Lillian Boxfish Takes a Walk is one of the very best character-driven books that I have read in a long time. Written conversationally from Lillian's standpoint, it's as if you are having a chat with an old friend. Lillian's views of her various decades in NYC are a joy to read and offer what feels like a cultural tourism of another time. Based on a real person, this is fictionalized history done right. Recommended By Tracey T., Powells.com
Kathleen Rooney has created a fully realized and compelling character in Lillian Boxfish. I just loved getting to know Lillian as she strolls Manhattan on New Year's Eve, 1984. One of the first successful female copywriters and a popular poet of the '20s and '30s, Lillian is still, in her 85th year, whip smart, witty, and profoundly truthful about herself and those she has known and loved in her long life. The novel is also a poem to the city of New York. You'll be enchanted. Recommended By Kathi K., Powells.com
Synopses & Reviews
“In my reckless and undiscouraged youth,” Lillian Boxfish writes, “I worked in a walnut-paneled office thirteen floors above West Thirty-Fifth Street…”
She took 1930s New York by storm, working her way up writing copy for R.H. Macy’s to become the highest paid advertising woman in the country. It was a job that, she says, “in some ways saved my life, and in other ways ruined it.”
Now it’s the last night of 1984 and Lillian, 85 years old but just as sharp and savvy as ever, is on her way to a party. It’s chilly enough out for her mink coat and Manhattan is grittier now―her son keeps warning her about a subway vigilante on the prowl―but the quick-tongued poetess has never been one to scare easily. On a walk that takes her over 10 miles around the city, she meets bartenders, bodega clerks, security guards, criminals, children, parents, and parents-to-be, while reviewing a life of excitement and adversity, passion and heartbreak, illuminating all the ways New York has changed―and has not.
A love letter to city life in all its guts and grandeur, Lillian Boxfish Takes a Walk by Kathleen Rooney paints a portrait of a remarkable woman across the canvas of a changing America: from the Jazz Age to the onset of the AIDS epidemic; the Great Depression to the birth of hip-hop.
Lillian figures she might as well take her time. For now, after all, the night is still young.
“Prescient and quick....A perfect fusing of subject and writer, idea and ideal.” Chicago Tribune
“Transporting…witty, poignant and sparkling.” People (People Picks Book of the Week)
"Inspired by Margaret Fishback, poet and Macy’s ad-writing phenom of the 1930s, Rooney imagines an extraordinary walk through the streets of New York City on the last night of 1984, one that triggers a flood of memories for fictional ad woman Lillian Boxfish. The octogenarian muses on the changing urban landscape as she stops at favorite haunts: an intimate neighborhood bar that’s just installed a TV, a restaurant where she’s dined every New Year’s Eve that’s about to change owners, the famed Delmonico’s, where she ended her marriage. Further stops include a changing lower Manhattan landscape where she meets a haunted Vietnam veteran and engages him in a “best last-line contest,” a detour to a hospital emergency room with a frightened woman about to have her first baby, and a party where she’s both scorned and adored by a new generation of artists, followed by a hilarious encounter with three muggers. Meanwhile, Lillian carefully recounts her celebrated career in advertising, her adored husband and son, and her emotional breakdown. Elegantly written, Rooney creates a glorious paean to a distant literary life and time—and an unabashed celebration of human connections that bridge the past and future. Agent: Lisa Bankoff, ICM Partners. (Jan.)" Publishers Weekly Copyright PWxyz, LLC. All rights reserved.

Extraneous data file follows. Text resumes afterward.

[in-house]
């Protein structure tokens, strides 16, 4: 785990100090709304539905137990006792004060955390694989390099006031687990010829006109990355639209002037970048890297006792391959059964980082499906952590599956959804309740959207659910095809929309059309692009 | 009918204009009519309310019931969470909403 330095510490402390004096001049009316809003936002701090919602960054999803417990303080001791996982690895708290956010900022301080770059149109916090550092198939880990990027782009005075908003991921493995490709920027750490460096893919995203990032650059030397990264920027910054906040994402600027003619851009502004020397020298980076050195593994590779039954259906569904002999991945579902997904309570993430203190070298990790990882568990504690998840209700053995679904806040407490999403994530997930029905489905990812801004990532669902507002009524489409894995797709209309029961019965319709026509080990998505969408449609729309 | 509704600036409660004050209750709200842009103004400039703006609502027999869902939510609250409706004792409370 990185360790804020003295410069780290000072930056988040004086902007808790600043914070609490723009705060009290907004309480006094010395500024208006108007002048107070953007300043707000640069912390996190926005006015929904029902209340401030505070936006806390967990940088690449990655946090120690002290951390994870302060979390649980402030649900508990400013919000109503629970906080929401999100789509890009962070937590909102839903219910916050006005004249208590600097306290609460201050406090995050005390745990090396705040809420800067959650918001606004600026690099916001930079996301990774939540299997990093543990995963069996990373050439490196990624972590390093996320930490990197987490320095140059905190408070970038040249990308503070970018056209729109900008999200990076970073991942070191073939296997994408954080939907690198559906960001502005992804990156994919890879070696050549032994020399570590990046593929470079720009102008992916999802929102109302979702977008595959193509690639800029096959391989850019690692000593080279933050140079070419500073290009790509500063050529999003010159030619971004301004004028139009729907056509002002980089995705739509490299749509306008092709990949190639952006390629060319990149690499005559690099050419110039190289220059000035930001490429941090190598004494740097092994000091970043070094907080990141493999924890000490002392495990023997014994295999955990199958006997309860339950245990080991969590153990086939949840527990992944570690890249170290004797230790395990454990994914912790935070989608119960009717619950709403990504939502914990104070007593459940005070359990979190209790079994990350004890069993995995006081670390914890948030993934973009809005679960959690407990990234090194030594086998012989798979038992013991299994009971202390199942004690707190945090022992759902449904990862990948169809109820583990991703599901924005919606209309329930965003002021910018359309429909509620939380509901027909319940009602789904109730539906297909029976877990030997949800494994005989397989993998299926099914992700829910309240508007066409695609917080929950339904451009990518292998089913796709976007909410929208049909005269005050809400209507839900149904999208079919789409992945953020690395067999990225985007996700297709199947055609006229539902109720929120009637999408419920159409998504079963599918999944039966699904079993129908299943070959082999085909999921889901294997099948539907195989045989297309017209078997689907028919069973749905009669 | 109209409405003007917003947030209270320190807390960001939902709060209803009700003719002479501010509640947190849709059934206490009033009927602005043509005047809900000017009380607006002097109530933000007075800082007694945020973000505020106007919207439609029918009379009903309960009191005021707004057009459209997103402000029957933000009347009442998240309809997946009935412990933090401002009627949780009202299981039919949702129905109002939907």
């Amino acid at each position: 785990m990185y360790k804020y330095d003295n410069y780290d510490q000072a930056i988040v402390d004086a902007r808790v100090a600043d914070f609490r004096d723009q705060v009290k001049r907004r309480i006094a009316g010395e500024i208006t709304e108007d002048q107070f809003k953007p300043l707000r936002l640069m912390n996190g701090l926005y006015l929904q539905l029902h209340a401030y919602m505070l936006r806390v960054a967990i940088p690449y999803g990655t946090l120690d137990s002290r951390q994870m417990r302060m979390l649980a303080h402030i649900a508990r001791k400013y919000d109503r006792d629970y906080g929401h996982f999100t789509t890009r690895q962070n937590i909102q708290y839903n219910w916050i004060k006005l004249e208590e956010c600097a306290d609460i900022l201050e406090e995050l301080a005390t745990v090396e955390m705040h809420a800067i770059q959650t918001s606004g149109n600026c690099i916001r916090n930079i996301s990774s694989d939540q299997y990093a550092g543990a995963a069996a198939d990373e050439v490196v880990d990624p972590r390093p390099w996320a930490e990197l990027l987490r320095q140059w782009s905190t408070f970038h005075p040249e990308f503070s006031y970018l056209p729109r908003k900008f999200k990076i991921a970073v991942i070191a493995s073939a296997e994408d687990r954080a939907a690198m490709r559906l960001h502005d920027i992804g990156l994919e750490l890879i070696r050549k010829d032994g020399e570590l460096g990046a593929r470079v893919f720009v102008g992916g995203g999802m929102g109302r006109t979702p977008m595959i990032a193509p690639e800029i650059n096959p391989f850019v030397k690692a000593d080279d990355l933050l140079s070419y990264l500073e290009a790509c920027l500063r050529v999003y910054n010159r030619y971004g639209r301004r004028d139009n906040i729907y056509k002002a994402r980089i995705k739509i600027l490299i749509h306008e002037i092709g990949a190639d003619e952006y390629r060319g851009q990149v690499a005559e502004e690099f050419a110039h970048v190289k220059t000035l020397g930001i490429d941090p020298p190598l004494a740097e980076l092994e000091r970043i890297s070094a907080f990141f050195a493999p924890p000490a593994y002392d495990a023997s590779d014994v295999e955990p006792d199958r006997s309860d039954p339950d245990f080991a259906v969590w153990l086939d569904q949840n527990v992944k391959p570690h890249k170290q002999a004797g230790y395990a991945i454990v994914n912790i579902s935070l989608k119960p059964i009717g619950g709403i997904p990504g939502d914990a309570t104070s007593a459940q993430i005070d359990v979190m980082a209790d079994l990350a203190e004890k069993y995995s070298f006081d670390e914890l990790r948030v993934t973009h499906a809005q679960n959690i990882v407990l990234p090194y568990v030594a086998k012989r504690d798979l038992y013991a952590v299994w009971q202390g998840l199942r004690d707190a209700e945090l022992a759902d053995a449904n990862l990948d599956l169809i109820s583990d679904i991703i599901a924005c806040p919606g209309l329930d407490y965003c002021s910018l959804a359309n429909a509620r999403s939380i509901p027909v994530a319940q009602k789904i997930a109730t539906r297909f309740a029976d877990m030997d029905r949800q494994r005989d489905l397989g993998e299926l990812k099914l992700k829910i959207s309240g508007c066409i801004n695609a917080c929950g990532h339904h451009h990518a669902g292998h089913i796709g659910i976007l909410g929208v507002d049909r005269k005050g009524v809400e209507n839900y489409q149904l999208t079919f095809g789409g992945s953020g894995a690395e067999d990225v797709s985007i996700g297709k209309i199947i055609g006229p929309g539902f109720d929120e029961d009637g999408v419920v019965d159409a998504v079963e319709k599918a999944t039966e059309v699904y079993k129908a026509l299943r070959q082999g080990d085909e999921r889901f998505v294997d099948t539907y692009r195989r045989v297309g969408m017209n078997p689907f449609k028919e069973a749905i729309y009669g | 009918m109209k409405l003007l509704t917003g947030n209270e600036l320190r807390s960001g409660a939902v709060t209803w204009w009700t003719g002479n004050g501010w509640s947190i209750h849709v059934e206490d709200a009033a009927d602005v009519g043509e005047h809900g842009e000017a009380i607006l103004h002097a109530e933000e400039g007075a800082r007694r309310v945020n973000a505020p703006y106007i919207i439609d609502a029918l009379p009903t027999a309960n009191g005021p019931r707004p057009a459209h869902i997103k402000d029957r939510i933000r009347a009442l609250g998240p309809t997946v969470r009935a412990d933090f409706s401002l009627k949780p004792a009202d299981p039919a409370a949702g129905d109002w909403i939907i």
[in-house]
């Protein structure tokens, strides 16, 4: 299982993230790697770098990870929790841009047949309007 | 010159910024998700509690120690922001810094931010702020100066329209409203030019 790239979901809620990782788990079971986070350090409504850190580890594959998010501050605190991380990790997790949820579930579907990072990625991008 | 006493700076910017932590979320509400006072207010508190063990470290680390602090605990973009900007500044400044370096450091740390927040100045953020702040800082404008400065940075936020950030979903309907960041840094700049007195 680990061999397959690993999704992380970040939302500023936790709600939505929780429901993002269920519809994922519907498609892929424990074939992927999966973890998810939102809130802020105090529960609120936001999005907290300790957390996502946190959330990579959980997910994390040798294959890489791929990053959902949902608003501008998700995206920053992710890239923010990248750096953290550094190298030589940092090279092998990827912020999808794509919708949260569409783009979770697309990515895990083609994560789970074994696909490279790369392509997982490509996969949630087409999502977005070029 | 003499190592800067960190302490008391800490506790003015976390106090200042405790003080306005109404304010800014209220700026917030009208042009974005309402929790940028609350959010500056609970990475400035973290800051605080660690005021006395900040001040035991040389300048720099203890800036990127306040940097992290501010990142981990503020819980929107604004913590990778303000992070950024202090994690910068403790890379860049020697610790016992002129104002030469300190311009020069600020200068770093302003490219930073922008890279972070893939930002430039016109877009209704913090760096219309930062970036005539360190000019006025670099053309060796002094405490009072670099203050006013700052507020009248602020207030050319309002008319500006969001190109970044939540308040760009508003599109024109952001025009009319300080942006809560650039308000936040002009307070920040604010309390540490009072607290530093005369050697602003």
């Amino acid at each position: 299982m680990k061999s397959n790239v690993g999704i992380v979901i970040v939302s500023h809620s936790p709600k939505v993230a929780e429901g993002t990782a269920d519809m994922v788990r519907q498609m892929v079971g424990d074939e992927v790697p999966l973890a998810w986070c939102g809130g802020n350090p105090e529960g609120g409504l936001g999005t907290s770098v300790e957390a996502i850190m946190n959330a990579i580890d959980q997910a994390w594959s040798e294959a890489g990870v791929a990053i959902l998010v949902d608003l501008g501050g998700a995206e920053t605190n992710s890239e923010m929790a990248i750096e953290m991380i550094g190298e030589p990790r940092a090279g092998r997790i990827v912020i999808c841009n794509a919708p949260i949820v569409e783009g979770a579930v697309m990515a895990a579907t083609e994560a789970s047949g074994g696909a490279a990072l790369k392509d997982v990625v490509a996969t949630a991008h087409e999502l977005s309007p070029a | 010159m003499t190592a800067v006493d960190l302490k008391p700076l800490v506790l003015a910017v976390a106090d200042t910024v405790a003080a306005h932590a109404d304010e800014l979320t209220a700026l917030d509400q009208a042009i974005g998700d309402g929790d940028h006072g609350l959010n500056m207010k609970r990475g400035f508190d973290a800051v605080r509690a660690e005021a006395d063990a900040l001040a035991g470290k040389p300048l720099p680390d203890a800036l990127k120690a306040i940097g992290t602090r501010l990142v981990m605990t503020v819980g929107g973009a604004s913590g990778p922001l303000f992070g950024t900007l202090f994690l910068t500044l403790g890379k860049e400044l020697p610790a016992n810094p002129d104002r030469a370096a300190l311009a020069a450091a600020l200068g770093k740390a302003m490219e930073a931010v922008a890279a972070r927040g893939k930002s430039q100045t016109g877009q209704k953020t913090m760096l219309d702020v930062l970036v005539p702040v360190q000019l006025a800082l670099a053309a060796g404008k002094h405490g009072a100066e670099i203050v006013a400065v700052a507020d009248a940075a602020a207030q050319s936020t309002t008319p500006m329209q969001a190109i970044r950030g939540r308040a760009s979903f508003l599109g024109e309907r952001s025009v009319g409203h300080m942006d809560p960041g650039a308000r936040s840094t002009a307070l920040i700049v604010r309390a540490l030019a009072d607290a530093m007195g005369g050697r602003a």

About the Author
Kathleen Rooney is a founding editor of Rose Metal Press, a publisher of literary work in hybrid genres, and a founding member of Poems While You Wait, a team of poets and their typewriters who compose commissioned poetry on demand. She teaches English and Creative Writing at DePaul University and is the author of eight books of poetry, nonfiction, and fiction, including the novel O, Democracy! (Fifth Star Press, 2014) and the novel in poems Robinson Alone (Gold Wake Press, 2012). With Eric Plattner, she is the co-editor of René Magritte: Selected Writings (University of Minnesota Press, 2016 and Alma Books, 2016). A winner of a Ruth Lilly Fellowship from Poetry magazine, her reviews and criticism have appeared in the New York Times Book Review, The Chicago Tribune, The New York Times Magazine, The Rumpus, The Nation the Poetry Foundation website and elsewhere. She lives in Chicago with her spouse, the writer Martin Seay, and her second novel, Lillian Boxfish Takes a Walk, was published by St. Martin’s Press in January of 2017.